Funding for in-home COVID vaccine assessments ‘inadequate’

Anastasia Tsirtsakis

22/04/2021 4:31:16 PM

GPs have questioned the lack of a dedicated MBS item number for housebound patients.

Hand knocking on front door
GPs say they should be able to co-claim an in-home vaccine suitability assessment alongside general attendance.

More than four weeks into phase 1b of the vaccine rollout, GPs with vulnerable, housebound patients are still unclear about the Federal Government’s billing criteria.
As part of the rollout, 16 new Medicare Benefits Schedule (MBS) item numbers were announced to cover the vaccine suitability assessments.
However, none of the new item numbers are dedicated to in-home vaccinations, nor are GPs permitted to co-claim general attendance without offering an unrelated service.
‘The Government understands that some patients with complex care needs or limited mobility may have difficulties accessing community vaccination locations,’ a Department of Health (DoH) spokesperson told newsGP.
‘Consideration of the best ways to vaccinate these patients, including in-reach services or home visits, is ongoing.
‘Vaccination providers are able to use the same MBS item as for an in-practice vaccine, provided they are willing to provide this service at the same rate.’
Dr Emil Djakic, GP and Deputy Chair of the RACGP Expert Committee – Funding and Health System Reform (REC–FHSR), says the funding arrangement is ‘woefully inadequate’ and fails to recognise ‘true patient-centred care’.
‘In-home visits are not all that common unless they’re really, really necessary for people who are immobile and where your presence is actually to do something useful,’ he told newsGP.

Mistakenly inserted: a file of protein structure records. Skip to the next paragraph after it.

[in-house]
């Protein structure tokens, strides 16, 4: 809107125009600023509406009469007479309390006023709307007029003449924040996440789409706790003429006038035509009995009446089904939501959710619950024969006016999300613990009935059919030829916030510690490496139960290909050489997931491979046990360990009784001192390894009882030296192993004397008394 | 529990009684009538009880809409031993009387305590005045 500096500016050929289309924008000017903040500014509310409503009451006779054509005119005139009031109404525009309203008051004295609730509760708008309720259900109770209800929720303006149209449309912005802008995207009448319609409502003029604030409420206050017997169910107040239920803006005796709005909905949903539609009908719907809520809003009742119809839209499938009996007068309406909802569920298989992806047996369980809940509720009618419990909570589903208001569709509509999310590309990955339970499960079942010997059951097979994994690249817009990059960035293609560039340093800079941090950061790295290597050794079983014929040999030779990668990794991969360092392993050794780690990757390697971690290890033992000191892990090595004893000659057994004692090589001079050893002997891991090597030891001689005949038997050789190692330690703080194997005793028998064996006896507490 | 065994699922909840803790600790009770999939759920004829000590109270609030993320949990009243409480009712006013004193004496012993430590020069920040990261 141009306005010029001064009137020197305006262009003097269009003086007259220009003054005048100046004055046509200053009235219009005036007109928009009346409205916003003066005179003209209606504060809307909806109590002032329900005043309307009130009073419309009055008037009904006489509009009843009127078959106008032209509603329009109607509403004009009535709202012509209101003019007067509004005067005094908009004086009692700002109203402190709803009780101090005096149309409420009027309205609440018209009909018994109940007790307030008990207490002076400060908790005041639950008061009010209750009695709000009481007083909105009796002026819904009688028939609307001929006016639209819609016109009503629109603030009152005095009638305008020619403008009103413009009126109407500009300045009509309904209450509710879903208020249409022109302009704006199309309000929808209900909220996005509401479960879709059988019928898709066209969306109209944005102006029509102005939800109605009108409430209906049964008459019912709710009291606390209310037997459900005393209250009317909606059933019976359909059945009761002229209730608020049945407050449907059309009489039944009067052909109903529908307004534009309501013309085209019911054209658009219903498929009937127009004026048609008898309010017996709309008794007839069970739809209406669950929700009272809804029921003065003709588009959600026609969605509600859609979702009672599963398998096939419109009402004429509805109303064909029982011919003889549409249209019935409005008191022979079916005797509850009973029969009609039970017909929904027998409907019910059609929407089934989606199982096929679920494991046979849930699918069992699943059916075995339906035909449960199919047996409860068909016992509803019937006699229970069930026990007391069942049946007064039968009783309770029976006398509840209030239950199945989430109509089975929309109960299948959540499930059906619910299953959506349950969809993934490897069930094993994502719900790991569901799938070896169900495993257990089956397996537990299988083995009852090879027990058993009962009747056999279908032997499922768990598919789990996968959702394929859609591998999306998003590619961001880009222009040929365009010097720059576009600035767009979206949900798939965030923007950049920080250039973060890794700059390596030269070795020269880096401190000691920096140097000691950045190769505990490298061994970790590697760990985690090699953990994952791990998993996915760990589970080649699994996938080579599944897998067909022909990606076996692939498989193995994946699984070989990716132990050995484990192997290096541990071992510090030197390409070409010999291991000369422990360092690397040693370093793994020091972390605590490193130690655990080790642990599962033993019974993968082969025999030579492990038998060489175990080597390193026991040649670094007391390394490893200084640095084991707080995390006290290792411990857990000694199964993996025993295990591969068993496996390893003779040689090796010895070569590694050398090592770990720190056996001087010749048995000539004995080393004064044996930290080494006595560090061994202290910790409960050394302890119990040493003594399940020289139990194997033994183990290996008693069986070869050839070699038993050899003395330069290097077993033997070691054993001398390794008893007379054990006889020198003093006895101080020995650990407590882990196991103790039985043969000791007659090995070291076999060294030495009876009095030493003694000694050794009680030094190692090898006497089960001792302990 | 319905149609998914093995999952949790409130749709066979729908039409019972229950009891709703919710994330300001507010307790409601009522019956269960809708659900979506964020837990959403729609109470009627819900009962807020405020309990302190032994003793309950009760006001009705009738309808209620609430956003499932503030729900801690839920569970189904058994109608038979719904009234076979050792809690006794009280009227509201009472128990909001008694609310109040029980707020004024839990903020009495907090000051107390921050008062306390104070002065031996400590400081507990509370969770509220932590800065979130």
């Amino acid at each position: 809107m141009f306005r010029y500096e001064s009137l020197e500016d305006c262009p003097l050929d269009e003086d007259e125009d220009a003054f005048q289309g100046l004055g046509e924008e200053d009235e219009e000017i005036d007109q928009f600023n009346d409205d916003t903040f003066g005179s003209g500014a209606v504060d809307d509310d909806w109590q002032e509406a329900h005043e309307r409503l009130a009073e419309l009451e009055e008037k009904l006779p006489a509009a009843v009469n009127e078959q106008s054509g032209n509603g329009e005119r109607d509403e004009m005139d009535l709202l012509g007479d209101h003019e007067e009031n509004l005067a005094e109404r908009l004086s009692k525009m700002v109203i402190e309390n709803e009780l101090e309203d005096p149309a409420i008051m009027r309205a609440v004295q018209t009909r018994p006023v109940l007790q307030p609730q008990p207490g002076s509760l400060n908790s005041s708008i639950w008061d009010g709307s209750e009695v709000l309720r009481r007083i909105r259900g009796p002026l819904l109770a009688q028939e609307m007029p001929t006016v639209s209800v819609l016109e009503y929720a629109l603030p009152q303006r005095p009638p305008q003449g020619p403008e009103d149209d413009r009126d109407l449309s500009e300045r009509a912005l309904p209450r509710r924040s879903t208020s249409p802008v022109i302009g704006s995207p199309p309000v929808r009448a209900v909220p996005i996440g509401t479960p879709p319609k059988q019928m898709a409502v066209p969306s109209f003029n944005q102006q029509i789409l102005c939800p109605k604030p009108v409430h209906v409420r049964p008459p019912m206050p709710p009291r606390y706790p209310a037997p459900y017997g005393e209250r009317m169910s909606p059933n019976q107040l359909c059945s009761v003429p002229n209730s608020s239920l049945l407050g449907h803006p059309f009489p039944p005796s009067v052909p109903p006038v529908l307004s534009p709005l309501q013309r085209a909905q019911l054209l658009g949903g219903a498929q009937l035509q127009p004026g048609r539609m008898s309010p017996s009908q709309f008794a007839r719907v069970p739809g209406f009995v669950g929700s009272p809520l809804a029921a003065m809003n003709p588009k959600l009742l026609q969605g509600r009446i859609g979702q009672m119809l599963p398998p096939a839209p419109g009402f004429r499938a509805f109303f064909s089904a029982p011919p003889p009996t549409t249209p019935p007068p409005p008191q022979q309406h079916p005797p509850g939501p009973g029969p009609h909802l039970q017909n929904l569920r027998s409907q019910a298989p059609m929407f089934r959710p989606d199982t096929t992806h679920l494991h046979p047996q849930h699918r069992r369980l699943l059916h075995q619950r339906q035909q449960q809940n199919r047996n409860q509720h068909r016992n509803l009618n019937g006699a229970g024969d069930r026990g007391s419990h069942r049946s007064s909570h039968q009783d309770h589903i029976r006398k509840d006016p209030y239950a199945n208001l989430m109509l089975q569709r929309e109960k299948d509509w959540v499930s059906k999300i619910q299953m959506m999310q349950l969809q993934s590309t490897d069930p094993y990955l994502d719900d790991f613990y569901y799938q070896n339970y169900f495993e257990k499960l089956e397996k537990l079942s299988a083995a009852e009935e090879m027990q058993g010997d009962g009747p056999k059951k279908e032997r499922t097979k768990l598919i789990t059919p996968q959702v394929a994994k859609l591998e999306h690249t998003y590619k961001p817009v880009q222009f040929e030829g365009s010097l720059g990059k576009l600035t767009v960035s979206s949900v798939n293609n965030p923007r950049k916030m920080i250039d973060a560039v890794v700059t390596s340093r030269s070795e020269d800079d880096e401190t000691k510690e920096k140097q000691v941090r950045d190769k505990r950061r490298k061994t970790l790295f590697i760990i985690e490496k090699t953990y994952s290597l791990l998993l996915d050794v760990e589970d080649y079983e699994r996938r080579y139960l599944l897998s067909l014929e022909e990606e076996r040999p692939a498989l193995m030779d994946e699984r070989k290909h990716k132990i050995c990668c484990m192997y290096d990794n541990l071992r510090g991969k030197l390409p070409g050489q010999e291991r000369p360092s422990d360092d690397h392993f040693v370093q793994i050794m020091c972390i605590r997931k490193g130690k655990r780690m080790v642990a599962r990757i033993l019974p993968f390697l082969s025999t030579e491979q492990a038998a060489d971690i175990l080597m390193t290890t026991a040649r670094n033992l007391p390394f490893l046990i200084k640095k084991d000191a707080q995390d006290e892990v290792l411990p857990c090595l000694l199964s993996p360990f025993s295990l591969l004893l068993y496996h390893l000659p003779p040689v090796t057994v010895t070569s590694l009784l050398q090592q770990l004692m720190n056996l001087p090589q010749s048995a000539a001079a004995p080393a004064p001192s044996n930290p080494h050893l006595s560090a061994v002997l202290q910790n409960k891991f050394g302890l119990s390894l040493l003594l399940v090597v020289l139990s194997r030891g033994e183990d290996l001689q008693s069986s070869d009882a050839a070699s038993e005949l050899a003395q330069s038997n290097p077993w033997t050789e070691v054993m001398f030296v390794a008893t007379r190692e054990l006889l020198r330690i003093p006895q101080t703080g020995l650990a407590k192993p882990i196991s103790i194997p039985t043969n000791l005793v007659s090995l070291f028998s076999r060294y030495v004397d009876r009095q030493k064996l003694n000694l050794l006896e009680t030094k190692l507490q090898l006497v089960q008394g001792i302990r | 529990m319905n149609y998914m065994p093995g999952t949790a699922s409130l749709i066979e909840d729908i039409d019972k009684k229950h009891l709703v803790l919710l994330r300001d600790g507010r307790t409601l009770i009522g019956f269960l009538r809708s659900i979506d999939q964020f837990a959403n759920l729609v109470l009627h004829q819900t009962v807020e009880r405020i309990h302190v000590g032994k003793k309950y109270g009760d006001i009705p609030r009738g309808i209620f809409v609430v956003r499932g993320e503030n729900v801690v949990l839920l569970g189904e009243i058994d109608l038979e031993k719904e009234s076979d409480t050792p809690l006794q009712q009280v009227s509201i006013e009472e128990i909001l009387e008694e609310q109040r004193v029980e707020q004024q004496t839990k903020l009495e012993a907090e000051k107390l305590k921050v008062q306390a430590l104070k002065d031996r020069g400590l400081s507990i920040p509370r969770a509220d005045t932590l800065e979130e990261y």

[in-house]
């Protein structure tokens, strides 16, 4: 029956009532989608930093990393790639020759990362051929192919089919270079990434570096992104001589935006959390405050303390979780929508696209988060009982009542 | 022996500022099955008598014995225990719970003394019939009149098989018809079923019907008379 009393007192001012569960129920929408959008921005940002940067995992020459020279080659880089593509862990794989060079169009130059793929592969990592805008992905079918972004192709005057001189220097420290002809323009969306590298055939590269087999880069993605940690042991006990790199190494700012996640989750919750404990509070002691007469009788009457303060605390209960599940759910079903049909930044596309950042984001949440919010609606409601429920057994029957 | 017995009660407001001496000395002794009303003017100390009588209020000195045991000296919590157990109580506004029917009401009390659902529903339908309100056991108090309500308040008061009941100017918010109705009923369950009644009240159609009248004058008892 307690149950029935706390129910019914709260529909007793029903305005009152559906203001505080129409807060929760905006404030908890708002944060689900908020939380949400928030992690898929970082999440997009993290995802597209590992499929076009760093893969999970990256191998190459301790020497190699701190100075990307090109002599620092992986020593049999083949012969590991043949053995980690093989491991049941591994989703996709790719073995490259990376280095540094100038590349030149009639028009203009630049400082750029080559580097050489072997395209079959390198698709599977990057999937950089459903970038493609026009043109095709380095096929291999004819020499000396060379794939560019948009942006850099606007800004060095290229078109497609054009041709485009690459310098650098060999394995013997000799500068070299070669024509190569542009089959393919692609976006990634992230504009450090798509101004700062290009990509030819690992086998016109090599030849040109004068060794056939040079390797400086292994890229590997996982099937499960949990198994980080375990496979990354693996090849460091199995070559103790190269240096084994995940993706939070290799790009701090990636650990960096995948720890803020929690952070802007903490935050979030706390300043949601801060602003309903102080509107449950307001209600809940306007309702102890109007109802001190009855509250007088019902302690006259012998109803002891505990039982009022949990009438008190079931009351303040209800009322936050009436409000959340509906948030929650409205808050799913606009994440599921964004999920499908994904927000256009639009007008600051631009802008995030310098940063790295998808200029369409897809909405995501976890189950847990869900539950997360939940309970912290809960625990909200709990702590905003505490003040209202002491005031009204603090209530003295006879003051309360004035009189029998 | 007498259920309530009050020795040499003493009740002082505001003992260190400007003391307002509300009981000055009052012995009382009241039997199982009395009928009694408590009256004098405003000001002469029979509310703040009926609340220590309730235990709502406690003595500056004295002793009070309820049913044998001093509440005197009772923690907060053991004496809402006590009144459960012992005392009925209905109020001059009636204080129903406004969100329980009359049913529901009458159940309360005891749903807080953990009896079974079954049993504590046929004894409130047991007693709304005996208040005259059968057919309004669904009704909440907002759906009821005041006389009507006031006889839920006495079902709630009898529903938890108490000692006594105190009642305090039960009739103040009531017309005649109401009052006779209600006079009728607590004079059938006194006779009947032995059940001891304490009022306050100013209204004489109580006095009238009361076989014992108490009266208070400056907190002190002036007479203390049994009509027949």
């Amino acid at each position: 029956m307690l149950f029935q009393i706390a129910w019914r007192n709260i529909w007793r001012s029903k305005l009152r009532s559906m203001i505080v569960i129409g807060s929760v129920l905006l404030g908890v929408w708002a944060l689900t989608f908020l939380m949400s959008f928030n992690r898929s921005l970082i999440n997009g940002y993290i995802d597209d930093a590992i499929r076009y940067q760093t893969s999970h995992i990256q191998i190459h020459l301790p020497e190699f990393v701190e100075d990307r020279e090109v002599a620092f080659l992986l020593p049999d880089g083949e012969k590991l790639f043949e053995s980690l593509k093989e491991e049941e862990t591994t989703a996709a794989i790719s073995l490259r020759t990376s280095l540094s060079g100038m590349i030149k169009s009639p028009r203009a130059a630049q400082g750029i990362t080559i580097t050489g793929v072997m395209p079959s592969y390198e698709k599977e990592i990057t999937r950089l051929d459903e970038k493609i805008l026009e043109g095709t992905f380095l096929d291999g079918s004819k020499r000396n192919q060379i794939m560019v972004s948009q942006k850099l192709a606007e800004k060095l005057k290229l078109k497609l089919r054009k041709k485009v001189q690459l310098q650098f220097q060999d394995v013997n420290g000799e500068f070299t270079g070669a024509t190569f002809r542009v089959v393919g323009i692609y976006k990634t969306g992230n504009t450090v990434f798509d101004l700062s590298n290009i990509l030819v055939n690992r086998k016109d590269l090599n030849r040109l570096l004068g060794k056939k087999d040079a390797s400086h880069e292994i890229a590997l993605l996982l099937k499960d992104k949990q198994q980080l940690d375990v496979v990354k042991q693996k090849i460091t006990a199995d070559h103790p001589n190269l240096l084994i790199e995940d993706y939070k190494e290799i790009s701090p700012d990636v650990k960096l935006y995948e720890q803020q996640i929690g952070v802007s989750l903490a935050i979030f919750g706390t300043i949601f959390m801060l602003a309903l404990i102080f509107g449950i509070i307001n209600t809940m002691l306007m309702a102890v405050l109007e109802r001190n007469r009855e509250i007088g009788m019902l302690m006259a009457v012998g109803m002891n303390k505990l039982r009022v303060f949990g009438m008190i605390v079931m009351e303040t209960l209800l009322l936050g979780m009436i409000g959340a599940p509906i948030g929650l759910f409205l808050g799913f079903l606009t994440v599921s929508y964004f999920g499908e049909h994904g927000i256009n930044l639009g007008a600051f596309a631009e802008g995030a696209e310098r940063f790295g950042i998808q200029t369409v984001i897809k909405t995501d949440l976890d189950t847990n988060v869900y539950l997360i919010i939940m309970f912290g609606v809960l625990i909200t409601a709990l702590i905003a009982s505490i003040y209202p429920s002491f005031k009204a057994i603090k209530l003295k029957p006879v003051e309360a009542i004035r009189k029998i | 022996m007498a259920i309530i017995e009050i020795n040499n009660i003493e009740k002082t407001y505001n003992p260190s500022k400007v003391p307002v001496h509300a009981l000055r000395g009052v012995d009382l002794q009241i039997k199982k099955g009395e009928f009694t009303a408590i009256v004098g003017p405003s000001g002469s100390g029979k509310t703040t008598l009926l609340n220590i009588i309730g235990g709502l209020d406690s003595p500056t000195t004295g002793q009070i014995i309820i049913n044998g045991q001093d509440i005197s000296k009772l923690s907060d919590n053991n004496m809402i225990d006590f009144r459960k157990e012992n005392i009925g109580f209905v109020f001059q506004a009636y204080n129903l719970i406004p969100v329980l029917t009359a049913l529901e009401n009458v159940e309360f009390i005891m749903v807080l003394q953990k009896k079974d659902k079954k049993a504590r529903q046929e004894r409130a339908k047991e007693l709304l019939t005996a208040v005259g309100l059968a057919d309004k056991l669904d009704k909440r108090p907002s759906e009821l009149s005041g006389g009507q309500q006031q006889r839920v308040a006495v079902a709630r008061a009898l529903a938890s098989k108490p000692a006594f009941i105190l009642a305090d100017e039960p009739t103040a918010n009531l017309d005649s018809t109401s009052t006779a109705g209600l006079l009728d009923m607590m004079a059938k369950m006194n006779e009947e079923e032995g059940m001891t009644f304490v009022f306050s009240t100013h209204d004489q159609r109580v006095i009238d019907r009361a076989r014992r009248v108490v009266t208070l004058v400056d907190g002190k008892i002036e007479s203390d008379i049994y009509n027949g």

‘I would have about half a dozen of those [patients] that I know I will visit at home because it’s really not very patient-focused to ask them or their family to load them into a car to bring them in for that vaccine.
‘They shouldn’t be encouraging general practice to do services at a substantial loss.’
Under the current arrangements, GPs can claim the equivalent of a Level A attendance and a double bulk-billing incentive for the first vaccine suitability assessment service, ranging from $30.75–$37.35 depending on geographical location, and the equivalent of a Level A attendance and standard bulk-billing incentive ($24.25–$27.55) for the second service.
Practices that complete two services for the same patient, in a clinically appropriate timeframe, are also eligible for a $10 practice incentive payment.
In comparison, the standard MBS item numbers for a home-visit range from $44.90 for a Level A attendance to $65.90 for a Level B.
Yet despite the time involved, GPs undertaking a home visit to conduct a vaccine assessment are only permitted to co-claim other general attendance items ‘where another GP service is provided that is unrelated to the vaccine suitability assessment item’.
Dr Djakic says this makes it hard to justify the service from a business point of view.
‘The home visit component really should stand in addition to [the vaccine suitability assessment service] to clearly reflect the value of the service and to demonstrate that it should be viable for a GP to leave their office,’ he said.